Curry Leaves are packed with oils which are known to redress nausea, remedy hair loss and help fight premature hair graying.  These are extracted to prepare compact essential oil bottles that are uber famous in the health market and sell like hot cakes. These essential oils are popular mood-lifters and play an integral role in aromatherapy.  

Tulsi Leaf/ Holy Basil 

Holy Basil/Tulsi

Tulsi Leaf, also known as Indian basil is found throughout Southeast Asia and is addressed as ‘The Queen of all Herbs’. It is medicinal to the extent of being ambrosial and is therefore deified and worshipped in India. Apart from being a source of vitamin A, C, Calcium, Zinc and Iron, Tulsi leaf is a house to high amounts of Chlorophyll which imbue fresh amounts of oxygen into the surrounding airs. Since it clarifies and detoxifies the environment, Tulsi plant is considered sacred in India and is customarily grown in every household. 

Holy Basil/Tulsi (worshipped))

Tulsi is known to treat “common cold, cough, headaches, stomach disorders, eye diseases, various forms of poisoning like insect bites, etc. (” Furthermore, inhaling the air produced by Tulsi leaves has a calming effect on the mind and work as antidotes for stress, anxiety and depression. It is anti-allergic because of which it is considered a hands-on treatment in Ayurveda and goes into the preparation of various pharmaceutical drugs. Owing to this therapeutic nature of Tulsi leaves they are chewed every morning as a ritual in Hindu households and is synonymized with divine elixir. 

Although ancient, Tulsi plant has stayed in the mainstream since ages due to its restorative and ameliorative qualities. Even the commercial market in the west is not ignorant about the curative nature of Tulsi leaves and have tried to pull this indigenous traditional herb into their commercial zone in the form of Tulsi Teas and Green Teas. Since it is caffeine-free and extremely soothing, there can’t be anything better than starting your day with a pinch of Tulsi- either fresh or in any sort of herbal tea. 

Tip to Remember– Mash a handful of Rama/Krishna Tulsi leaves along with some honey & black peppercorns in a mortar & pestle and eat it right away to treat sudden bouts of flu or influenza. This also works instantly on your taste buds and works wonders in helping regain a lost sense of taste. 

BeLeaf/ Bilwa Leaf 

Bel Leaves

The antibacterial and anti-fungal Bel leaf is known for its trifoliate shape which signifies the three “gunas” meaning the good, the active and the dark and “the center point of the leaf is concentrated with the perfect balance of the three (” Belonging to Southeast Asia and found predominantly in Indian Subcontinentthis bottle green coloured leaf provides a plethora of health benefits. Diverse bioactive components are found in the leaves which facilitate treatment of tuberculosis, diabetes, digestive disorders and other illnesses like cold, cough and fever. Regular consumption of Bel Leaf is also known to keep jaundice, diarrhea and other intestinal diseases at bay. It is due to the multitude of medicinal properties of the Bel Leaf that it is treated as immensely sacred by the Hindus and chewing one Bel Leaf every morning is a routine business for them.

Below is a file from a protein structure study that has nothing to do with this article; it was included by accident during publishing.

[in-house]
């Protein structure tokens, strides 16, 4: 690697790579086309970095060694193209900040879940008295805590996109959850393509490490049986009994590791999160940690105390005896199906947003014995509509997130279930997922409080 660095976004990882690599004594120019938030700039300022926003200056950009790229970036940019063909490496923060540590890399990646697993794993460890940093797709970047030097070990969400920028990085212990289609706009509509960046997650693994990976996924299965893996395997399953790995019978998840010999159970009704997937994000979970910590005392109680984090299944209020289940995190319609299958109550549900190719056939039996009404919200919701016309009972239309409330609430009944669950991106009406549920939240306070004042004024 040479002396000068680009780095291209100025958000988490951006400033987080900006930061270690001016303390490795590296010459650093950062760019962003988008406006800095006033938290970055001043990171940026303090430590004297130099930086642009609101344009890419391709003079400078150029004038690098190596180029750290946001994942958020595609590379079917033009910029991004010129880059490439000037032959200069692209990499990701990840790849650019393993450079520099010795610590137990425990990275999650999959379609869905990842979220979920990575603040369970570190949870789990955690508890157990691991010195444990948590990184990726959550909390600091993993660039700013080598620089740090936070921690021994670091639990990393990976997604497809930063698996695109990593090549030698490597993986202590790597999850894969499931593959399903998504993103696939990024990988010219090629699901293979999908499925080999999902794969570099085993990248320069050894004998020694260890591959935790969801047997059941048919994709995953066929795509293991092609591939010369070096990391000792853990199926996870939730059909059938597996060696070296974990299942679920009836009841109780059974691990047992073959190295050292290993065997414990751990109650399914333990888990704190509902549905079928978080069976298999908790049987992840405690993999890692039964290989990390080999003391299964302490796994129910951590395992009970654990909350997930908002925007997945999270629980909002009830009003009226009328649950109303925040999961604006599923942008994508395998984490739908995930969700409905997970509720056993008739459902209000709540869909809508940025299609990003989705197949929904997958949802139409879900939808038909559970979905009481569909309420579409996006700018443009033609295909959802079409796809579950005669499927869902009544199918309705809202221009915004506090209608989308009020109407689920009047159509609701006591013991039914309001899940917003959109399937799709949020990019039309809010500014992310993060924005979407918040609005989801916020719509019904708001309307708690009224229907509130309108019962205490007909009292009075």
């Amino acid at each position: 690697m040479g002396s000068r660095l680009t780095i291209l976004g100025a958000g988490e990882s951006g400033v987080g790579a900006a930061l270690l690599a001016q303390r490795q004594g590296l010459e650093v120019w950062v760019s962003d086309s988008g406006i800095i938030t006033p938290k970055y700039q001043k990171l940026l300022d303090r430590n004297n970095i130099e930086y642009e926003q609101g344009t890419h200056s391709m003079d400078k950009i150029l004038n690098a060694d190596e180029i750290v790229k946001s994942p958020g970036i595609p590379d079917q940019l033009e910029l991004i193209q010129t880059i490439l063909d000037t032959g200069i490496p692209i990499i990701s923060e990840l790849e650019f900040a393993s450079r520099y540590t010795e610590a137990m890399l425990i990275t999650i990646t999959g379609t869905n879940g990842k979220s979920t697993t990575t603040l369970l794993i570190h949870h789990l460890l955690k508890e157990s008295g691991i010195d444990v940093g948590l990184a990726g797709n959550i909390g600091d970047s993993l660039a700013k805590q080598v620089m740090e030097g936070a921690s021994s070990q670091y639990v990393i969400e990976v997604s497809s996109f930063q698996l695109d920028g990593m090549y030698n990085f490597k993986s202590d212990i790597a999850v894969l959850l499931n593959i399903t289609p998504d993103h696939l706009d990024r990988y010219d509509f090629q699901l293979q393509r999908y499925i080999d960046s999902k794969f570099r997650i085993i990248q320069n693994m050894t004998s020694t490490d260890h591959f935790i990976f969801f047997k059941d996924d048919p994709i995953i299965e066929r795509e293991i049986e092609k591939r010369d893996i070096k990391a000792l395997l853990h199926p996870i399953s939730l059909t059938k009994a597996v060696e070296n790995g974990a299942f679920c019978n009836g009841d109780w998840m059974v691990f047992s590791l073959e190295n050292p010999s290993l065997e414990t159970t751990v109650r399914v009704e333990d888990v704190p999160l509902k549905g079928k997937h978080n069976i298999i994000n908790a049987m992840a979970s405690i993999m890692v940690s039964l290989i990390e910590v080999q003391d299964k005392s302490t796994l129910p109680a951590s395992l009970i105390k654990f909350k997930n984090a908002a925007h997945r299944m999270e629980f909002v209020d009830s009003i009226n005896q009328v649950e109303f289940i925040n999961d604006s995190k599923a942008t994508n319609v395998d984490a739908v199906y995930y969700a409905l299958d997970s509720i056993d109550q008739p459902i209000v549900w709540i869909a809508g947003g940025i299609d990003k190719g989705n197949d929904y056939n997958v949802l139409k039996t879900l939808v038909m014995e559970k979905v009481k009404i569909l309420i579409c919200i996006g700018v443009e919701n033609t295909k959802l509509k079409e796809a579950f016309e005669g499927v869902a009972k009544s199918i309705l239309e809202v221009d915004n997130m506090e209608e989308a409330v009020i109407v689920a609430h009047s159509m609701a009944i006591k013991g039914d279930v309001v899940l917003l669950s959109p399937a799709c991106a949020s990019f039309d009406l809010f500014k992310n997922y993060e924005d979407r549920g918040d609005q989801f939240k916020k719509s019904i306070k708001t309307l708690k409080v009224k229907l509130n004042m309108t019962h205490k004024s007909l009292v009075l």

A Responsible Afterthought 

Regular, aboriginal and primitive, there are many more leaves native to South Asia that have pharmaceutic and medicative uses. Bay leaves, Drumstick leaves, Fenugreek leaves, Neem leaves, Betel Leaves, etc to name a few are known to maintain a salubrious climate and are also major sources of drug. A balanced use of these leaves in daily diet would promote the overall well-being of people. We have to acknowledge that a rampant rise in population along with aggressive deforestation has led to a thorough dwindle of many such trees and plants that are highly therapeutic and natural healers. It is definitely a social responsibility on our part to adopt a futuristic approach and grow few such naturally wondrous plants in our personal gardens along with enlightening the posterity about their miraculous effects. With more greenery around this world will surely appear more comfortable and homely to us.